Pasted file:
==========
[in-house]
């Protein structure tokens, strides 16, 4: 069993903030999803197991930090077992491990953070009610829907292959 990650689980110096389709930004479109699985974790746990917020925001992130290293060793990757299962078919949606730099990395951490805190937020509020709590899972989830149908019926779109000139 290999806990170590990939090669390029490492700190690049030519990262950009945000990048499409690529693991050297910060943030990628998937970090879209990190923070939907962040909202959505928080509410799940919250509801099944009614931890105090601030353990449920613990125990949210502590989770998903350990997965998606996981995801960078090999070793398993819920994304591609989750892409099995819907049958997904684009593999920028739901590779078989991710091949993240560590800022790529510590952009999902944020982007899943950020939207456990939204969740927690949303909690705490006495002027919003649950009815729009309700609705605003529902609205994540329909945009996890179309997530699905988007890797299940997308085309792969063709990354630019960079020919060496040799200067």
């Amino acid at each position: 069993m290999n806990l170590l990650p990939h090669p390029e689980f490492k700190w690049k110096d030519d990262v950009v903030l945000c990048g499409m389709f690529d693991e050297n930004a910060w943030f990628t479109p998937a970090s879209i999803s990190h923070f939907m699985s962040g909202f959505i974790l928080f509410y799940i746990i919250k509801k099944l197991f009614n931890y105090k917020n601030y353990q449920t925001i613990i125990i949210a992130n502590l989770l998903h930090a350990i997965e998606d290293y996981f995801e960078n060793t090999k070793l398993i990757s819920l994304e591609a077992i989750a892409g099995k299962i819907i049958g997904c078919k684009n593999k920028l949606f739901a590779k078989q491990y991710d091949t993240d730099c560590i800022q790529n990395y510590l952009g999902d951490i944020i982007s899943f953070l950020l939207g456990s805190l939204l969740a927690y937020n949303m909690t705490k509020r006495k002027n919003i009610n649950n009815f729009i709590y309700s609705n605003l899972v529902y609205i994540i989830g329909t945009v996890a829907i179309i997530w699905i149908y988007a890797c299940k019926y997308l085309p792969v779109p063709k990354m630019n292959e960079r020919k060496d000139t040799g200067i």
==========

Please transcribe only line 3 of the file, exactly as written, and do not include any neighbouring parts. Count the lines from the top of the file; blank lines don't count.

């Amino acid at each position: 069993m290999n806990l170590l990650p990939h090669p390029e689980f490492k700190w690049k110096d030519d990262v950009v903030l945000c990048g499409m389709f690529d693991e050297n930004a910060w943030f990628t479109p998937a970090s879209i999803s990190h923070f939907m699985s962040g909202f959505i974790l928080f509410y799940i746990i919250k509801k099944l197991f009614n931890y105090k917020n601030y353990q449920t925001i613990i125990i949210a992130n502590l989770l998903h930090a350990i997965e998606d290293y996981f995801e960078n060793t090999k070793l398993i990757s819920l994304e591609a077992i989750a892409g099995k299962i819907i049958g997904c078919k684009n593999k920028l949606f739901a590779k078989q491990y991710d091949t993240d730099c560590i800022q790529n990395y510590l952009g999902d951490i944020i982007s899943f953070l950020l939207g456990s805190l939204l969740a927690y937020n949303m909690t705490k509020r006495k002027n919003i009610n649950n009815f729009i709590y309700s609705n605003l899972v529902y609205i994540i989830g329909t945009v996890a829907i179309i997530w699905i149908y988007a890797c299940k019926y997308l085309p792969v779109p063709k990354m630019n292959e960079r020919k060496d000139t040799g200067i």